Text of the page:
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Organizational Rankings: #17
Posted By Dave Cameron On March 17, 2009 @ 4:00 pm In Daily Graphings | 47 Comments
Today, we keep looking at some teams that have legitimate hope, so it gets harder from here on out. And, for those of you who haven’t seen the previous parts (which are linked below), keep in mind that this is a forward looking exercise – we are evaluating clubs on their overall ability to contend for a World Series title in the future. We are not evaluating how they have performed historically. This is about the health of each organization going forward.
Rankings So Far
#30: Washington Nationals
#29: Florida Marlins
#28: Houston Astros
#27: Kansas City Royals
#26: Pittsburgh Pirates
#25: San Diego Padres
#24: Cincinnati Reds
#23: Colorado Rockies
#22: Detroit Tigers
#21: St. Louis Cardinals
#20: Toronto Blue Jays
#19: San Francisco Giants
#18: Minnesota Twins
#17: Chicago White Sox
Jerry Reinsdorf has a reputation for being a lot of things, but most of those are leftover from his more aggressive days in the 1990s. Of late, he’s settled into more of a bankroll position, handing the White Sox enough cash to be an upper echelon team in payroll over the last five years. While they built the worst of the new stadiums, it still generates a solid amount of revenue, and the White Sox shouldn’t have too many problems maintaining a high level of payroll for the foreseeable future.
Front Office: B-
What can you say about Kenny Williams. He gets into public feuds with his manager, former players, media members, scouts… let’s just say he’s a challenge to work with. And, early in his career as a GM, he did some really dumb things. But he’s grown, he’s adapted, and now he’s more like that obsessive fantasy league owner who won’t stop trading until he has a good team again. He stole Carlos Quentin from the D’Backs and John Danks from the Rangers. He built a bullpen out of waiver claims like Bobby Jenks and Matt Thornton. He got bargains with veteran sluggers Jim Thome and Jermaine Dye (the first contract, not the second one). He’s always making moves to try and make the club better, and while he misses some, he’s shown a knack for snagging talent at the right time and putting together consistently good squads. Plus, he’s stayed somewhat sane while dealing with Ozzie Guillen on a daily basis, so he gets a few extra credit points.
Major League Talent: C+
Are they contending with an aging core (Thome, Dye, Konerko, Pierzynski, Contreras, Colon, even Buehrle to an extent) or rebuilding with a youth movement (Ramirez, Fields, Quentin, Danks, and Floyd)? Leave it to Kenny Williams to try both simultaneously. There’s some good young players in place, but the teams fortunes are still heavily tied to the aging stars of yesterday. On the positive side, most of those players are still contributors, and the White Sox should have enough firepower to keep up in the AL Central this year, providing they can fix their two gaping holes – center field and second base. With competent major league players in those spots, they’ll be a quality team this year, and the future salary obligations take a huge dive after the year ends, which should allow Williams to surround the young talent with some more productive high paid players.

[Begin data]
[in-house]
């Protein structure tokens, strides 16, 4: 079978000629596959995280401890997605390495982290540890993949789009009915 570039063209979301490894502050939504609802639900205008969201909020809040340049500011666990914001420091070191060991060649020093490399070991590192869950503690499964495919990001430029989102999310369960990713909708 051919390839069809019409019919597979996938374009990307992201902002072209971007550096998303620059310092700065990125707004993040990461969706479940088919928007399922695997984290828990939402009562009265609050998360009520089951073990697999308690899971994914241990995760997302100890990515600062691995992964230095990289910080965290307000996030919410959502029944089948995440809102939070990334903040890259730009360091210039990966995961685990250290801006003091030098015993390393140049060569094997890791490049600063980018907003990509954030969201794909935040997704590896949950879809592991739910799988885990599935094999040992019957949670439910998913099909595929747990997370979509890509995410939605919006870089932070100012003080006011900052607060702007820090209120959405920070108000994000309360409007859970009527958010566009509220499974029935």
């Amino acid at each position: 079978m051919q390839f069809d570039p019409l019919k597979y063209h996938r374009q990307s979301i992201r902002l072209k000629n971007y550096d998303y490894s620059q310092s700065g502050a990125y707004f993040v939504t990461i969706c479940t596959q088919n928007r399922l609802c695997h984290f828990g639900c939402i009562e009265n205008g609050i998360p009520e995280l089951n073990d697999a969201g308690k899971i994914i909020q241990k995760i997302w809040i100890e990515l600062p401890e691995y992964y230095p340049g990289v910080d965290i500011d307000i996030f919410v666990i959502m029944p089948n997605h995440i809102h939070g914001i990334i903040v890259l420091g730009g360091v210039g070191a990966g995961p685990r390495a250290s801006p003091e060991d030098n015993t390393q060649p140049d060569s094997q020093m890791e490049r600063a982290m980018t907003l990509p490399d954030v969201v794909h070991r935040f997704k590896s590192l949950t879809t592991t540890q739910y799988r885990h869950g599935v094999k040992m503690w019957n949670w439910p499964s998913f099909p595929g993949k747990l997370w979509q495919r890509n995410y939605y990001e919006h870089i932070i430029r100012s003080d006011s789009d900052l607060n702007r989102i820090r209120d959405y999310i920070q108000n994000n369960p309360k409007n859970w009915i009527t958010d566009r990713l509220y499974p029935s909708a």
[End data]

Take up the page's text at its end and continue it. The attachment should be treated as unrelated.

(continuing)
Minor League Talent: C
Gordon Beckham‘s move to second base gives him a quick path to the major leagues, and the offense is there for him to be an all-star caliber player at the keystone for years to come. Aaron Poreda is actually one of the more underrated arms in the minors, I think – his secondary stuff needs work, but his combination of velocity, sink, and command can get him through while his slider catches up to his fastball. After those two, it gets a little more tricky – Brandon Allen and Dayan Viciedo both offer intriguing power bats, but neither of them are much defensively, so where they fit into a future line-up is in question. Tyler Flowers was a nice pickup in the Javier Vazquez trade, and Jordan Danks and John Shelby provide some position player depth. It’s not a great system, but it’s not nearly as bad as most people think.
Hard to believe that Jerry Reinsdorf is the strength of the organization, but there you go. The team has enough resources to consistently compete for high salaried players, and Kenny Williams has shown an aptitude for picking up enough good, cheap role players to surround his core and make consistent runs at playoff spots. The roster is in transition, but they should be able to avoid a total rebuild and win while reloading. They make some strange moves, but overall, the package mostly works. It could improved upon, but it’s not a bad time to be a White Sox fan.
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